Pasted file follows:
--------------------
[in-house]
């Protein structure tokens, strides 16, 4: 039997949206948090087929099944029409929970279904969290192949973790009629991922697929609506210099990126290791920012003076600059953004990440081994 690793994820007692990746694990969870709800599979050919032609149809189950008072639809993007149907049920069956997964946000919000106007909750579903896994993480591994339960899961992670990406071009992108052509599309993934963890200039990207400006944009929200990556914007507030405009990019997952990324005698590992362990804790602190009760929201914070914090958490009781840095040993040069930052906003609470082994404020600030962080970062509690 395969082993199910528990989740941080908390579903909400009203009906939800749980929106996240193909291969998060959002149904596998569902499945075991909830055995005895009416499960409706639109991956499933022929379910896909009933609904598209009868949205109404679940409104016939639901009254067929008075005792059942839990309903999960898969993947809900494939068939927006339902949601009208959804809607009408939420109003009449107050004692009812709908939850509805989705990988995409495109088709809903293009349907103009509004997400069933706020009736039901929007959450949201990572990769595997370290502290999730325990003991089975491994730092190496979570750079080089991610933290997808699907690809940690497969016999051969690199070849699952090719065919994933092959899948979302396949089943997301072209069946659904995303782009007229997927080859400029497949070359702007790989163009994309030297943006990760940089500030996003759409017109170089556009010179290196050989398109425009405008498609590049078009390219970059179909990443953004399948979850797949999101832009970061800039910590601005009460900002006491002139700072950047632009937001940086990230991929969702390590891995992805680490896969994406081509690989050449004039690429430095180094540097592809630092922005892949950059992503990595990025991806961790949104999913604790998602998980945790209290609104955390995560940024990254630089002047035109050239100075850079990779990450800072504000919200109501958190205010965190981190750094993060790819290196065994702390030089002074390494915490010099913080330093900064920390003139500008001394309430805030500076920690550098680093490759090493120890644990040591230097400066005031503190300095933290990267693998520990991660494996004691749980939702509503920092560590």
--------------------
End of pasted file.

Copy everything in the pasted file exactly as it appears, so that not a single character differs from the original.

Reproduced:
[in-house]
């Protein structure tokens, strides 16, 4: 039997949206948090087929099944029409929970279904969290192949973790009629991922697929609506210099990126290791920012003076600059953004990440081994 690793994820007692990746694990969870709800599979050919032609149809189950008072639809993007149907049920069956997964946000919000106007909750579903896994993480591994339960899961992670990406071009992108052509599309993934963890200039990207400006944009929200990556914007507030405009990019997952990324005698590992362990804790602190009760929201914070914090958490009781840095040993040069930052906003609470082994404020600030962080970062509690 395969082993199910528990989740941080908390579903909400009203009906939800749980929106996240193909291969998060959002149904596998569902499945075991909830055995005895009416499960409706639109991956499933022929379910896909009933609904598209009868949205109404679940409104016939639901009254067929008075005792059942839990309903999960898969993947809900494939068939927006339902949601009208959804809607009408939420109003009449107050004692009812709908939850509805989705990988995409495109088709809903293009349907103009509004997400069933706020009736039901929007959450949201990572990769595997370290502290999730325990003991089975491994730092190496979570750079080089991610933290997808699907690809940690497969016999051969690199070849699952090719065919994933092959899948979302396949089943997301072209069946659904995303782009007229997927080859400029497949070359702007790989163009994309030297943006990760940089500030996003759409017109170089556009010179290196050989398109425009405008498609590049078009390219970059179909990443953004399948979850797949999101832009970061800039910590601005009460900002006491002139700072950047632009937001940086990230991929969702390590891995992805680490896969994406081509690989050449004039690429430095180094540097592809630092922005892949950059992503990595990025991806961790949104999913604790998602998980945790209290609104955390995560940024990254630089002047035109050239100075850079990779990450800072504000919200109501958190205010965190981190750094993060790819290196065994702390030089002074390494915490010099913080330093900064920390003139500008001394309430805030500076920690550098680093490759090493120890644990040591230097400066005031503190300095933290990267693998520990991660494996004691749980939702509503920092560590």